Meanwhile, the World Bank report has also noted that rising interest rates in developed economies like the United States and Europe will attract investment capital from poorer countries, thereby depriving them of crucial domestic investment. 

At the same time, the report said, those high-interest rates will slow growth in developed countries at a time when Russia’s invasion of Ukraine has kept world food prices high.

Big three slowdown

According to the AFP, the report followed a similarly gloomy forecast a week earlier from Kristina Georgieva, the head of the International Monetary Fund, the global lending agency. 

Georgieva estimated, on US news network CBS's Face the Nation, that one-third of the world will fall into recession this year, AFP reported. 

“For most of the world economy, this is going to be a tough year, tougher than the year we leave behind,” Georgieva said. “Why? Because the three big economies – US, EU, China – are all slowing down simultaneously.”

The big three slowdowns come as the World Bank has projected that the European Union’s economy will not grow at all next year after having expanded by 3.3 percent in 2022. It foresaw China growing 4.3 percent, nearly a percentage point lower than it had previously forecast and about half the pace that Beijing posted in 2021.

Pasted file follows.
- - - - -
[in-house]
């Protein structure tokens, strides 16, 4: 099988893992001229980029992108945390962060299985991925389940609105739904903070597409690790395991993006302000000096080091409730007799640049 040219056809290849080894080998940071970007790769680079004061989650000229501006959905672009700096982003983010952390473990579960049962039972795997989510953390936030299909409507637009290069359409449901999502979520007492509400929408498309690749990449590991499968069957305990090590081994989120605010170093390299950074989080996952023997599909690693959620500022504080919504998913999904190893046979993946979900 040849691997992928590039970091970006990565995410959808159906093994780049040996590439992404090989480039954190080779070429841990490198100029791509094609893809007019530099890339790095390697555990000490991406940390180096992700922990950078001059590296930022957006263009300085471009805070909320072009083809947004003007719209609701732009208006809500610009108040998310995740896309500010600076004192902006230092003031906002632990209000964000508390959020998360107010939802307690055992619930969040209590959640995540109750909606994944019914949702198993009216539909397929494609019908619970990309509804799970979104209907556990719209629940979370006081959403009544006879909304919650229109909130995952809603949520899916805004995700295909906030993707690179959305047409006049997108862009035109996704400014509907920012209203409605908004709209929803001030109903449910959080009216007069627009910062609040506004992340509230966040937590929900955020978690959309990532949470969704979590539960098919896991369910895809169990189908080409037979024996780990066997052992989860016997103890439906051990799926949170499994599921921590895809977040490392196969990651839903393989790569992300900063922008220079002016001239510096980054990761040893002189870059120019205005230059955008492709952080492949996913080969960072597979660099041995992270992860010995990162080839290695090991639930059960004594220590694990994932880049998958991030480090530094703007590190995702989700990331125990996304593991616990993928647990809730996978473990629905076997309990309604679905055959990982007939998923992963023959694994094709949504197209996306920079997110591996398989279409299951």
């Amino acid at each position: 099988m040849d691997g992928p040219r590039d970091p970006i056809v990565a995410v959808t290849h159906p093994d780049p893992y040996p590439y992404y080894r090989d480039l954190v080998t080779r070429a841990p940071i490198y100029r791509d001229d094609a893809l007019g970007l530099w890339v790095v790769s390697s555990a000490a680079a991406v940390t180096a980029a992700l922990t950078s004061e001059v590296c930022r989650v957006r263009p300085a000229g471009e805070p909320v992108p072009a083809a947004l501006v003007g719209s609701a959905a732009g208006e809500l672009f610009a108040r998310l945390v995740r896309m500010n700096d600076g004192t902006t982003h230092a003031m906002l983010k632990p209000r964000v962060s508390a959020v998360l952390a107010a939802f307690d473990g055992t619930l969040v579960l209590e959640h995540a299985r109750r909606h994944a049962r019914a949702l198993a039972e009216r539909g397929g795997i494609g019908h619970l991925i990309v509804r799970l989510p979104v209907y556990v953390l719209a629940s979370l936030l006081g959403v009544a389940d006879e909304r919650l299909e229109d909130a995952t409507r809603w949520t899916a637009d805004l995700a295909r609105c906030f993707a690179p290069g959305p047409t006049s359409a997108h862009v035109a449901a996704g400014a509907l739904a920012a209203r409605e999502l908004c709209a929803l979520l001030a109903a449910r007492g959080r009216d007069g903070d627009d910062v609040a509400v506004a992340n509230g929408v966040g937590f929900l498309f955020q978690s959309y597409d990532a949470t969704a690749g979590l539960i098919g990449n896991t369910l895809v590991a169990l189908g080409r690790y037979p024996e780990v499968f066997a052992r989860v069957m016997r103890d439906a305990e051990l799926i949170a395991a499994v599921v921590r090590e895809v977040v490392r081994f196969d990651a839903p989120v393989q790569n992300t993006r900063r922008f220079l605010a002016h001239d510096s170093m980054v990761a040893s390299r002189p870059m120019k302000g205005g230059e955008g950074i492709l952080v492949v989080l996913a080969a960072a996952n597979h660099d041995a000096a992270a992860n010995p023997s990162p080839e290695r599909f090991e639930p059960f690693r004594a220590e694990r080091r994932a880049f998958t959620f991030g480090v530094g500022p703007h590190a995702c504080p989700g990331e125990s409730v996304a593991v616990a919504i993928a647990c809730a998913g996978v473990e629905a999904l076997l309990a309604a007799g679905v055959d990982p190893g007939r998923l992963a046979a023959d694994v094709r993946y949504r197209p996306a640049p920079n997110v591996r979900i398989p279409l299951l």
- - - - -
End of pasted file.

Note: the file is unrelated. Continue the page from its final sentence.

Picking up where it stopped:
In the United States, growth is forecast to fall to 0.5% in 2023—1.9 percentage points below previous forecasts and the weakest performance outside of official recessions since 1970.  In 2023, according to the World Bank, euro-area growth is expected at zero percent—a downward revision of 1.9 percentage points. In China, growth is projected at 4.3% in 2023—0.9 percentage points below previous forecasts.

Excluding China, it added that growth in emerging markets and developing economies is expected to decelerate from 3.8% in 2022 to 2.7% in 2023, reflecting significantly weaker external demand compounded by high inflation, currency depreciation, tighter financing conditions, and other domestic headwinds.

Other economists have also issued bleak outlooks, though most of them are not quite as dire. Economists at JPMorgan are predicting slow growth this year for advanced economies and the world as a whole, but they do not expect a global recession. 

“The global expansion will turn into 2023 bent but not broken,” the JPMorgan report said.